He eventually left the farm, joining the Army and serving in the Korean War. He didn’t talk much about those days, at least to me or my siblings. After three years in the Army, he returned to Washington and attended Gonzaga University, earning a degree in accounting. About that time, he married my mother, and together they started their own large family. I am one of seven children; the oldest boy, third oldest overall.
Over the past week, all of us shared photos of Dad. I have all the old slides that Mom and Dad shot from the late 1950s through the 1980s. I went through several hundred, and scanned quite a few to share with my brothers and sisters. One brother made photo collages for the reception after the service; I made a slide show of Dad’s life. There were several shots of Dad proudly holding his first baby son back in 1959 and 60, and I couldn’t help but think today, that now I was carrying him as one of the pall bearers.
I suppose I got my love of photography from him. While growing up, whenever we took a trip, Dad had his camera out, taking photos of the family and the scenery. I don’t know when he got his first camera, I never had the chance to ask, but I did scan one photo of Dad as a young man, perhaps 20 years old, camera in hand. My mother also took a lot of photos, so perhaps I came to photography from both sides.
Dad also bestowed his love of nature on me (and my siblings). Every year he’d load up the station wagon and hitch up the tent trailer, and off the nine of us would go to explore the American west. I remember trips to Glacier National Park, the Oregon coast, Arches National Park, Yellowstone, the west coast of Vancouver Island, and southern California.
He loved to travel. A few years after my mother died, Dad met and fell in love with my stepmom, Anita. There eight years ago, when Dad was 81 years old. Together they discovered the wonders of Europe and Hawaii during multiple trips. In between the trips, they enjoyed life in Spokane. It was wonderful to see him so happy in his later years.
I’m like him in so many ways – the photography, love of nature and travel, quiet by nature – and I must have been told 20 times today at the funeral that I look just like him. Which is good, I guess, since I think he was a handsome man. Perhaps you agree? The photo above is one I took about two years ago, at Bald Butte in fact. It was probably the last time he was there. The one below is his high-school portrait – then the year he left the farm and Bald Butte behind to make his way in the world.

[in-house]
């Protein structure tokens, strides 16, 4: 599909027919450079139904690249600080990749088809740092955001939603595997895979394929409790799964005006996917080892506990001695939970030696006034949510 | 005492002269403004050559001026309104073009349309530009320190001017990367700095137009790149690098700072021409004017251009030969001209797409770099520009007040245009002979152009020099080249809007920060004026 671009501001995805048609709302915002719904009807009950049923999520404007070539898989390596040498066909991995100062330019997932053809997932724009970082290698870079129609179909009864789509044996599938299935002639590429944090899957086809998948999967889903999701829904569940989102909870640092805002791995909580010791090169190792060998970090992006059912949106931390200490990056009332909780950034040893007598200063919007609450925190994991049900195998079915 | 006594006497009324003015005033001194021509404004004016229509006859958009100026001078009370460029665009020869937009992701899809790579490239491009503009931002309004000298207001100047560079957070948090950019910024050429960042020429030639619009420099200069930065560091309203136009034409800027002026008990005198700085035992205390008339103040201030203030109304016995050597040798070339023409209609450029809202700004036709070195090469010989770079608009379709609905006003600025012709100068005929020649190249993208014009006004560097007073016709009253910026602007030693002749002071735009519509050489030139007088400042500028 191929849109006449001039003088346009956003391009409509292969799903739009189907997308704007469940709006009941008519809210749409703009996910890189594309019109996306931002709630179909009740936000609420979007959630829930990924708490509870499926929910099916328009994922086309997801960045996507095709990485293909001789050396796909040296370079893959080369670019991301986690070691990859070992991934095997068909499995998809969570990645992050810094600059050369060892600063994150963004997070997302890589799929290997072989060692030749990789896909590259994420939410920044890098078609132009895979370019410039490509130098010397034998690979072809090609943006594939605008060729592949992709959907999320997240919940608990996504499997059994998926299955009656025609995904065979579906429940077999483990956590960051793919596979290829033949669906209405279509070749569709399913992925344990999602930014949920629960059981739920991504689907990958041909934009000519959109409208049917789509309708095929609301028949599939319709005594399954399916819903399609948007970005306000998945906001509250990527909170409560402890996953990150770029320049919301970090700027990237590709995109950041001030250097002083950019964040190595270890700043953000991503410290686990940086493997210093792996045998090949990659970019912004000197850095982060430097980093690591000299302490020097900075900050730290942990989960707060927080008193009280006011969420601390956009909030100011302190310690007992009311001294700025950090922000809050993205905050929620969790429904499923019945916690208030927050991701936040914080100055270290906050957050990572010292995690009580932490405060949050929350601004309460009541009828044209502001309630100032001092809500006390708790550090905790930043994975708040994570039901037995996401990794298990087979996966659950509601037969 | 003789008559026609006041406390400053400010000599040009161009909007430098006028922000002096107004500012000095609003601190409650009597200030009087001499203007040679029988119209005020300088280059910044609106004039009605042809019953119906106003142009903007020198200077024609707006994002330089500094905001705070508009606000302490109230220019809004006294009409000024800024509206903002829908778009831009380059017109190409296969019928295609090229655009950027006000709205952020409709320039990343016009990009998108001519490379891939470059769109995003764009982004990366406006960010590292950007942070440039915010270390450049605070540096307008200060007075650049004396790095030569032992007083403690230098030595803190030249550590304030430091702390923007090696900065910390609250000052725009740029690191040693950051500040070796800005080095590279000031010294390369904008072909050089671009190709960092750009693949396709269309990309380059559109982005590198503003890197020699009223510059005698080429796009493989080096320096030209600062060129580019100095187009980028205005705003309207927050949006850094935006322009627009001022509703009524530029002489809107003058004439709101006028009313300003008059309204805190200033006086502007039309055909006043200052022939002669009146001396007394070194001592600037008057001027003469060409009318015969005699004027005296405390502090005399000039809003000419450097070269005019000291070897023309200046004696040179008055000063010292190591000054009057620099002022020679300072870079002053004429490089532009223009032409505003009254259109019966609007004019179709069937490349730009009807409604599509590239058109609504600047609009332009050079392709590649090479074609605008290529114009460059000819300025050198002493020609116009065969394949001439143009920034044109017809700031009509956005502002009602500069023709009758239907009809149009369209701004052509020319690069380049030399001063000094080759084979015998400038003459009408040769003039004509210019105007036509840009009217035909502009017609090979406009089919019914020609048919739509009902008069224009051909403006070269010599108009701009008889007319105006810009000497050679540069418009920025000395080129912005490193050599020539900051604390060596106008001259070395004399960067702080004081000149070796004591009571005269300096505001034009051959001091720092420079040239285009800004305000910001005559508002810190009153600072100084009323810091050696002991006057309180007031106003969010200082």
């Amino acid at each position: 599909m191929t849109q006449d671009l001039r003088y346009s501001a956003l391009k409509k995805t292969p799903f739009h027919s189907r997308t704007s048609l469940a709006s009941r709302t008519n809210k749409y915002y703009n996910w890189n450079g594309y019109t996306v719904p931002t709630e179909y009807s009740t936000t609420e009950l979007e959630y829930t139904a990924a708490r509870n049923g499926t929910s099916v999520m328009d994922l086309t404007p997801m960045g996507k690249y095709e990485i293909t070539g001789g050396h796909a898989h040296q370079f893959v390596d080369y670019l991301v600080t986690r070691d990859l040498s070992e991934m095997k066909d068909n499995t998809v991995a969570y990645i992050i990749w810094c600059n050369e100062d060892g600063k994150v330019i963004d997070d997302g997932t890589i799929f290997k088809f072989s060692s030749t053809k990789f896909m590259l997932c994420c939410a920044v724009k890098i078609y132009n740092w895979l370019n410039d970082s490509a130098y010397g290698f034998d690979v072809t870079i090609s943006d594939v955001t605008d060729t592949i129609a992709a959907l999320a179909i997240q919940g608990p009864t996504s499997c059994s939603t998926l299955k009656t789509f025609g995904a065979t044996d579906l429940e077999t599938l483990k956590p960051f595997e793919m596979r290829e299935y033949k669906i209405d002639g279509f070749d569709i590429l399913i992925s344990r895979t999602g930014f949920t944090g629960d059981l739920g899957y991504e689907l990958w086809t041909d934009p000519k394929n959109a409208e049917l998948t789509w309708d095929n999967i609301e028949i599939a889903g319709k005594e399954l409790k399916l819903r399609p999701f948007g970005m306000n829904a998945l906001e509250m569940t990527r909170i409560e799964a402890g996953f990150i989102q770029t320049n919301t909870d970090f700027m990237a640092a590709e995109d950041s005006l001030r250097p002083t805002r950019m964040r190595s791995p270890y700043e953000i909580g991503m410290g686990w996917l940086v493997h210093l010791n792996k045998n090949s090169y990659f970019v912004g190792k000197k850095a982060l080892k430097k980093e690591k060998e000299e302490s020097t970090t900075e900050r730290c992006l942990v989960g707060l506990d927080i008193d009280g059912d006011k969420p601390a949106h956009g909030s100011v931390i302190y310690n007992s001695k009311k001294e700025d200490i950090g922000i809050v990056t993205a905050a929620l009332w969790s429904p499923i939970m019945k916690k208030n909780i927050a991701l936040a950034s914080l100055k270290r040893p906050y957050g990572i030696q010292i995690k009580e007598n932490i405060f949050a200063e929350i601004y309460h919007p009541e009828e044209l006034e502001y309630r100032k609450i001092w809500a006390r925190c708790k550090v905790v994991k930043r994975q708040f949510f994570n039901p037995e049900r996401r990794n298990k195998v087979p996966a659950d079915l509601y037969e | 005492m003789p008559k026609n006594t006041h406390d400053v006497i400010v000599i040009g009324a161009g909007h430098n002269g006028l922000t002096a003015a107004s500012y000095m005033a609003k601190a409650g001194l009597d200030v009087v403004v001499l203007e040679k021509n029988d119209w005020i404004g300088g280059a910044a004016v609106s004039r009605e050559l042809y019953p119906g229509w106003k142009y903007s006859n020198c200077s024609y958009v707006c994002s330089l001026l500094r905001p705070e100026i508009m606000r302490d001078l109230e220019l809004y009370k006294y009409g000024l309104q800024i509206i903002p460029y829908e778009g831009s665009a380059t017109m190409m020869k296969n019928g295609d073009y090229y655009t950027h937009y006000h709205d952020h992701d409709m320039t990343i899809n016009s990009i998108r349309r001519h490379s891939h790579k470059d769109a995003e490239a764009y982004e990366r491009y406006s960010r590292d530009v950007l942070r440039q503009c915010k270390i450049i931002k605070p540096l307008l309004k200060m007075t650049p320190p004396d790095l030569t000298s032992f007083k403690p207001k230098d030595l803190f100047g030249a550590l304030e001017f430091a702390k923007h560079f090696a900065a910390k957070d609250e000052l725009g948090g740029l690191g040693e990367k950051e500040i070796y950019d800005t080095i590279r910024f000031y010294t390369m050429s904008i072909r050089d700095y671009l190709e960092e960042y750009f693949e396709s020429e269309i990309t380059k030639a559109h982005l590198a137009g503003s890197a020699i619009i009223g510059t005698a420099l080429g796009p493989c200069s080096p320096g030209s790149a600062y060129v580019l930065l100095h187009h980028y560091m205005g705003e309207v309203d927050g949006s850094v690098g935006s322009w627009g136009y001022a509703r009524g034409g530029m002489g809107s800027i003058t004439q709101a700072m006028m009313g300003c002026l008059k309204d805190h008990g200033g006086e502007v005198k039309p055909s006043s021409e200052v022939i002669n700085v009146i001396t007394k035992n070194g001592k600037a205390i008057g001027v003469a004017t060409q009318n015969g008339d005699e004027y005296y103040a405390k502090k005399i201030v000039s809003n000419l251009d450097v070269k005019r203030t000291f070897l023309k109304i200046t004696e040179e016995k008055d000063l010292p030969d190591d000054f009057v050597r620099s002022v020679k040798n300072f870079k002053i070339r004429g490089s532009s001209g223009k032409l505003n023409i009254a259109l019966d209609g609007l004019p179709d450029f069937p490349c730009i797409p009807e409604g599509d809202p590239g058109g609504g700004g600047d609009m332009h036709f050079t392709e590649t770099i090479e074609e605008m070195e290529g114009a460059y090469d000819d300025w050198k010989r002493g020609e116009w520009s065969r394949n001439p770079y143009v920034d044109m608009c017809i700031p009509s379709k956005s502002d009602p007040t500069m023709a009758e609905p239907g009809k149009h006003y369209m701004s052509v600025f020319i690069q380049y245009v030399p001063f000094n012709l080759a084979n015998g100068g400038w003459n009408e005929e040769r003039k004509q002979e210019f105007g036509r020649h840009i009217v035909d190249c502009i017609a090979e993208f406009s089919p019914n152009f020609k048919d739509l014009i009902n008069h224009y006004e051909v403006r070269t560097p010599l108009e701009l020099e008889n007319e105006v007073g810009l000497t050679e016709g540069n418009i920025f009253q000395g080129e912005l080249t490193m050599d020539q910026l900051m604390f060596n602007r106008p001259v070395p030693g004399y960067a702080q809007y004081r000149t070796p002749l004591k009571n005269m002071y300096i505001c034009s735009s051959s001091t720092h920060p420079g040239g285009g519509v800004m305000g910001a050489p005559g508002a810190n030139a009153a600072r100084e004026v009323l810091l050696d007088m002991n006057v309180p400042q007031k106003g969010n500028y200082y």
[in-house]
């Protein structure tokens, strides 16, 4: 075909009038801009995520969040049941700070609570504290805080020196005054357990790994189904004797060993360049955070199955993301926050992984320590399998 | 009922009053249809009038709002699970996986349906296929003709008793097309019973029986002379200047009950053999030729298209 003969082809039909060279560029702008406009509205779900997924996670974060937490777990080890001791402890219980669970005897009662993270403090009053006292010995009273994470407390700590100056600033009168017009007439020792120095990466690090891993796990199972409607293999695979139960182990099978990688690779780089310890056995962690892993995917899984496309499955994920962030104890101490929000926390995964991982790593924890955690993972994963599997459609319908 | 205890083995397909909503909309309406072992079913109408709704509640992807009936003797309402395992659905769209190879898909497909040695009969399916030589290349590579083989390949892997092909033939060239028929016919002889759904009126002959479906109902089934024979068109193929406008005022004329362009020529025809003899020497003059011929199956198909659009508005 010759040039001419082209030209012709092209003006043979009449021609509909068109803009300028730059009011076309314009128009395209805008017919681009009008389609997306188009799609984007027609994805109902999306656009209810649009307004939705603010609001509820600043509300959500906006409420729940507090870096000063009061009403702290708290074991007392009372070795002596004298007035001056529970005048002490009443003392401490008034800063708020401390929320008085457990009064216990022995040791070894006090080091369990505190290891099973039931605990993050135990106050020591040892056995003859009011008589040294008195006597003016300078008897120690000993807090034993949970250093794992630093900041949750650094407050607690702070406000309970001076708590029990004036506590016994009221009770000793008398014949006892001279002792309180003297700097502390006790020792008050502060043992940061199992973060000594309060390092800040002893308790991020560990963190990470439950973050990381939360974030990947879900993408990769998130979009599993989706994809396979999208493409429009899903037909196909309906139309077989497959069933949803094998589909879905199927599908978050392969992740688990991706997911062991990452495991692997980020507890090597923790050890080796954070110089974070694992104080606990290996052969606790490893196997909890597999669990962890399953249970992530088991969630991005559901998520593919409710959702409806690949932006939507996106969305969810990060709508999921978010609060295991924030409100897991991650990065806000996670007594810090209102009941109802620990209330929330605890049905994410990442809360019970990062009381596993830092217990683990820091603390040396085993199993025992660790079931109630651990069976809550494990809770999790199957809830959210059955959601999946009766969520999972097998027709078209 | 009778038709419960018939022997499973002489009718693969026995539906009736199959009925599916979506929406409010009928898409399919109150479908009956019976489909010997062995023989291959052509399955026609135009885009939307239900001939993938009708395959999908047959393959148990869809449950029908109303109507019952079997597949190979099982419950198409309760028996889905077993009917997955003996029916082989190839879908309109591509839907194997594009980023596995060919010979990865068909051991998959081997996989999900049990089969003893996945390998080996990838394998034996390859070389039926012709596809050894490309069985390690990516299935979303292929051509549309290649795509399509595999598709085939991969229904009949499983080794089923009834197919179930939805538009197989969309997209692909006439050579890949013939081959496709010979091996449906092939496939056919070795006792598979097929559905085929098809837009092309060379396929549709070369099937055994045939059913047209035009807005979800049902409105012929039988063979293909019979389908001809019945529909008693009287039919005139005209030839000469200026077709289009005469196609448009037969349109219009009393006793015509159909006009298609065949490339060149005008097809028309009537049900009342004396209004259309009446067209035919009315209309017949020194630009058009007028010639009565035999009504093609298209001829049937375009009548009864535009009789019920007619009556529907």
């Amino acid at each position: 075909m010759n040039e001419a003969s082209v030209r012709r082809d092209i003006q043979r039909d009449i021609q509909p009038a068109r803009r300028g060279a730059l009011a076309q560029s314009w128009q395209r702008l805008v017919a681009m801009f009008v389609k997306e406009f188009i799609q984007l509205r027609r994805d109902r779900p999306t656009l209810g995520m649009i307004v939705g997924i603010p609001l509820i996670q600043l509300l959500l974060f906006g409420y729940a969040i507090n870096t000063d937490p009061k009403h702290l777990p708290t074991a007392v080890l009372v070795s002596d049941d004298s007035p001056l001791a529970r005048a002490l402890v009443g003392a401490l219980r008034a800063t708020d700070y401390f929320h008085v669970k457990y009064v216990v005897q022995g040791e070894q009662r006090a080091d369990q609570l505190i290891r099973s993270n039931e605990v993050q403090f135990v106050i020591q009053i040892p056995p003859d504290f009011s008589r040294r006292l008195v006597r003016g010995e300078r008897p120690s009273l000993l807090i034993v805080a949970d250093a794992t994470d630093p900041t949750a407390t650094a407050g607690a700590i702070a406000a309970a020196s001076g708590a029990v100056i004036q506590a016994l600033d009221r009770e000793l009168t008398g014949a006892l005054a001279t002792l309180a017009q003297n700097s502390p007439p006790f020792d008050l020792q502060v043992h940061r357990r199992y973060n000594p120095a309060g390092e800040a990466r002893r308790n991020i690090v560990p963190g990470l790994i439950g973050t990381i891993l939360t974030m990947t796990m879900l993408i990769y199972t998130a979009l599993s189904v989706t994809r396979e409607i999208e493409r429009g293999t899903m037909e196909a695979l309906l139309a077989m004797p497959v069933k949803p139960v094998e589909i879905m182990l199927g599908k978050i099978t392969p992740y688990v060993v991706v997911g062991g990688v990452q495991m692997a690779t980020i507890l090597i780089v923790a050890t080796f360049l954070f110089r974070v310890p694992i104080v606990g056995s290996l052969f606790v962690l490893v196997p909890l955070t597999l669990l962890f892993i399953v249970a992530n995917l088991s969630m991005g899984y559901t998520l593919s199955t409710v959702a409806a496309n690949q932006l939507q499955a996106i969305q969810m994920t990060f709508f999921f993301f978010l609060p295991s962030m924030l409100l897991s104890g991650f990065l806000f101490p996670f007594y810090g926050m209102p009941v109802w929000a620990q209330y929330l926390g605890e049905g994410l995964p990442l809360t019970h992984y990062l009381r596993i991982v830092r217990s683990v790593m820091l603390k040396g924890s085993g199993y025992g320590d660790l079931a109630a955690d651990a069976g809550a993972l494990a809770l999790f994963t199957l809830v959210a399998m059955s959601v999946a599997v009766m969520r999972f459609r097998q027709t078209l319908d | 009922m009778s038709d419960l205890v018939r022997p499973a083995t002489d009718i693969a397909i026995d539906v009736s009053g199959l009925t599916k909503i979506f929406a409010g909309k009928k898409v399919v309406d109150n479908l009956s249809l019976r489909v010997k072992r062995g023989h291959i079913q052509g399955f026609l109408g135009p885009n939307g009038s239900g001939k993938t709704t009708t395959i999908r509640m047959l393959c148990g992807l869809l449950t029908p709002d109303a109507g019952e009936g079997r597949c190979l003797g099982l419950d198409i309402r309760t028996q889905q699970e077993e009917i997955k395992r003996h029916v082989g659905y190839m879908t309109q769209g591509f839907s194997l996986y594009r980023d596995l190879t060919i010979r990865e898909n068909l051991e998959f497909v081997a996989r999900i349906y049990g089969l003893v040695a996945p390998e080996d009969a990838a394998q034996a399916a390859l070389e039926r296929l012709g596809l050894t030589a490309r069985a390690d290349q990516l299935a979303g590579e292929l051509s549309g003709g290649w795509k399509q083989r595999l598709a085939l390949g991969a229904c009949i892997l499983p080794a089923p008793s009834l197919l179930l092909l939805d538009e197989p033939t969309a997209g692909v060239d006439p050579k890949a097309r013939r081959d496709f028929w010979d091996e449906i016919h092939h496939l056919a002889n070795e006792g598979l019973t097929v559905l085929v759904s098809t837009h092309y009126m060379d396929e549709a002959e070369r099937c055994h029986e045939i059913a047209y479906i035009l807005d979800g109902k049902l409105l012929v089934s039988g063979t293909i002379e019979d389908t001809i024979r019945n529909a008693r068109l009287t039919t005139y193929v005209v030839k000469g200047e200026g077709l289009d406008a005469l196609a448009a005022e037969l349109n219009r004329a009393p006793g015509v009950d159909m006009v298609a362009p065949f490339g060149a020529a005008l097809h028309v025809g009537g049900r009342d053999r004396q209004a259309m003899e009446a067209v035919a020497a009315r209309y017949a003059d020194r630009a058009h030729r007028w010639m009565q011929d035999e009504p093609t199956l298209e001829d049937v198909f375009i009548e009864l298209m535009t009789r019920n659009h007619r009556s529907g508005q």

He died about two weeks ago, and I still have a hard time believing he is gone. He was the very definition of a good man – humble, loyal, steadfast, smart, and generous. And while, perhaps, a little bit of him lives on in me, in my memories and my genes; I will miss him. Rest in peace Dad.
If you read my last post, you know I was not optimistic about shooting the supermoon. As it turned out, though not 100%, I felt well enough to go out. And the weather actually did cooperate, sort of anyway. As you can see, I did get a shot of the supermoon over Seattle. While I am pleased with this image, it is not exactly the one I wanted. From my vantage point in Manchester, on the west side of Puget Sound from Seattle, the moon rose right next to the Space Needle. That is the shot I had hoped for. But there were clouds on the horizon and the moon was not visible until about half an hour after moon rise. In fact, I captured this shot 31 minutes after the moon rose. And, I do have to admit, the clouds did present some nice color to the shot.
Anyway, I thought you might like to see what I came up with. After shooting the moon this evening, I’m now thinking of trying for a lunar eclipse shot in the morning. Is it moon madness?